An honest shame, and, fighting bravely, fear
Each to incur the censure of the rest.
Of men so minded more survive than die,
While dastards forfeit life and glory both.

[ὦ φίλοι ἀνέρες ἔστε, καὶ αἰδῶ θέσθ᾽ ἐνὶ θυμῷ,
ἀλλήλους τ᾽ αἰδεῖσθε κατὰ κρατερὰς ὑσμίνας.
αἰδομένων δ᾽ ἀνδρῶν πλέονες σόοι ἠὲ πέφανται:
φευγόντων δ᾽ οὔτ᾽ ἂρ κλέος ὄρνυται οὔτέ τις ἀλκή.]

Homer (fl. 7th-8th C. BC) Greek author
The Iliad [Ἰλιάς], Book 15, l. 561ff (15.561) [Ajax] (c. 750 BC) [tr. Cowper (1791), l. 679ff]
    (Source)

Original Greek. Alternate translations:

Good friends, bring but yourselves to feel the noble stings of shame
For what ye suffer, and be men. Respect each other’s fame;
For which who strives in shame’s fit fear, and puts on ne’er so far,
Comes oft’ner off. Then stick engag’d; these fugitives of war
Save neither life, nor get renown, nor bear more mind than sheep.
[tr. Chapman (1611), l. 508ff]

O Greeks! respect your fame,
Respect yourselves, and learn an honest shame:
Let mutual reverence mutual warmth inspire,
And catch from breast to breast the noble fire.
On valour's side the odds of combat lie,
The brave live glorious, or lamented die;
The wretch that trembles in the field of fame,
Meets death, and worse than death, eternal shame.
[tr. Pope (1715-20)]

O my friends, be men, and set honour in your hearts, and have reverence for each other during the vehement conflicts. For more of those men who reverence each other are saved than slain; but of the fugitives, neither glory arises, nor any defence.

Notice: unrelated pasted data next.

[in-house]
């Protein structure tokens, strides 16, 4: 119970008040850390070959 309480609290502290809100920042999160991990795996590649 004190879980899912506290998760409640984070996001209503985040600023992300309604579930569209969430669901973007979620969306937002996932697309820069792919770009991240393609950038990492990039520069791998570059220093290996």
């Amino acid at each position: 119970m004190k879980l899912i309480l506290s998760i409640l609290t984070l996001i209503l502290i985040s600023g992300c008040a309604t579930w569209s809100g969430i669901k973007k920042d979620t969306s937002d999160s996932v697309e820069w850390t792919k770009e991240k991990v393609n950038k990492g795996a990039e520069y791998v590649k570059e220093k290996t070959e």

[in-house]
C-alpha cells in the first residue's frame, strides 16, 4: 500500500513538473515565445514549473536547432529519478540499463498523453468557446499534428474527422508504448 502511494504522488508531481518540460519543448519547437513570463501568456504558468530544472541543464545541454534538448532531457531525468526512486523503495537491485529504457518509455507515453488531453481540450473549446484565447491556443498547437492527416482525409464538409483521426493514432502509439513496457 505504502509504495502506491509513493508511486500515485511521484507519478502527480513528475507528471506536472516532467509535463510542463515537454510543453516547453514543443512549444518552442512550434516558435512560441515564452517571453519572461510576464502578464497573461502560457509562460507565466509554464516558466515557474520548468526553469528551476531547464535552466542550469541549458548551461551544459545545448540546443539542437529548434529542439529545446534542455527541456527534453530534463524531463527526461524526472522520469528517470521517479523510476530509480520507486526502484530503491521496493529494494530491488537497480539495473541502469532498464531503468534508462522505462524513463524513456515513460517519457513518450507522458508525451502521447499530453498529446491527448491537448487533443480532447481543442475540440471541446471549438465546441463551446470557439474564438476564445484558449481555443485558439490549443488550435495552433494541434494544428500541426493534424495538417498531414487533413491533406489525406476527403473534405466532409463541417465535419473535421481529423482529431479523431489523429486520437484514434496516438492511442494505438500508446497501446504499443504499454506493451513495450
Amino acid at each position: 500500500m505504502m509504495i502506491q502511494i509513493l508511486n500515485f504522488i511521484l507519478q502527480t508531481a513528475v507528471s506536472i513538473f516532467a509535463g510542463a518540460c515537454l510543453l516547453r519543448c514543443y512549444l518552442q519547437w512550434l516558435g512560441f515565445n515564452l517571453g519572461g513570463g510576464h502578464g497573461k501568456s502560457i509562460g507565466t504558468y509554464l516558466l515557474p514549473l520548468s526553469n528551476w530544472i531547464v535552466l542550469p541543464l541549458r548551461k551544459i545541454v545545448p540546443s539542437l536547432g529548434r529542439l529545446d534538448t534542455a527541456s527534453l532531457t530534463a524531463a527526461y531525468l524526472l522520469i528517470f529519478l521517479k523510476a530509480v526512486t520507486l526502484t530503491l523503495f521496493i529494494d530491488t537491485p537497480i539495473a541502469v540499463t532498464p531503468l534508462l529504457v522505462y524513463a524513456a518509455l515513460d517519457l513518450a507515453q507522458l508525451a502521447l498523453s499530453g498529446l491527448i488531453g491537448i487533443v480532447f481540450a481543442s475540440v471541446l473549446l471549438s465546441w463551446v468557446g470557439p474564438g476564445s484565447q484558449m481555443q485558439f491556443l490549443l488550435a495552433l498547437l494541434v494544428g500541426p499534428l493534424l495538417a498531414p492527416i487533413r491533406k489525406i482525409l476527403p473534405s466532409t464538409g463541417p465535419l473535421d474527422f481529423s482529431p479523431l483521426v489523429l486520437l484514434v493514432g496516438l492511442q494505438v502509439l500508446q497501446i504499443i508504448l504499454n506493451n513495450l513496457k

[tr. Buckley (1860)]

Brave comrades, quit ye now like men;
Bear a stout heart; and in the stubborn fight
Let each to other mutual succour give;
By mutual succour more are sav’d than fall;
In timid flight nor fame nor safety lies.
[tr. Derby (1864)]

My friends, be men, and fear dishonour; quit yourselves in battle so as to win respect from one another. Men who respect each other's good opinion are less likely to be killed than those who do not, but in flight there is neither gain nor glory.
[tr. Butler (1898)]

My friends, be men, and take ye shame in your hearts, and have shame each of the other in the fierce conflict. Of men that have shame more are saved than are slain; but from them that flee springeth neither glory nor any avail.
[tr. Murray (1924)]

Friends, respect yourselves as men,
respect each other in the moil of battle!
Men with a sense of shame survive
more often than they perish. Those who run
have neither fighting power nor any honor.
[tr. Fitzgerald (1974)]

Be men, my friends! Discipline fill your hearts!
Dread what comrades say of you here in bloody combat!
When men dread that, more men come through alive --
when soldiers break and run, good-bye glory,
good-bye all defenses!
[tr. Fagles (1990), l. 651ff]

Now, dear friends, be men, keep hold of your valorous spirit,
feel shame, each on account of the rest in the violent combats;
more of the men who feel such shame live safely than perish,
while from the ones who flee no glory nor any defense springs.
[tr. Merrill (2007), l. 529ff]
 
Added on 3-Feb-21 | Last updated 1-Dec-21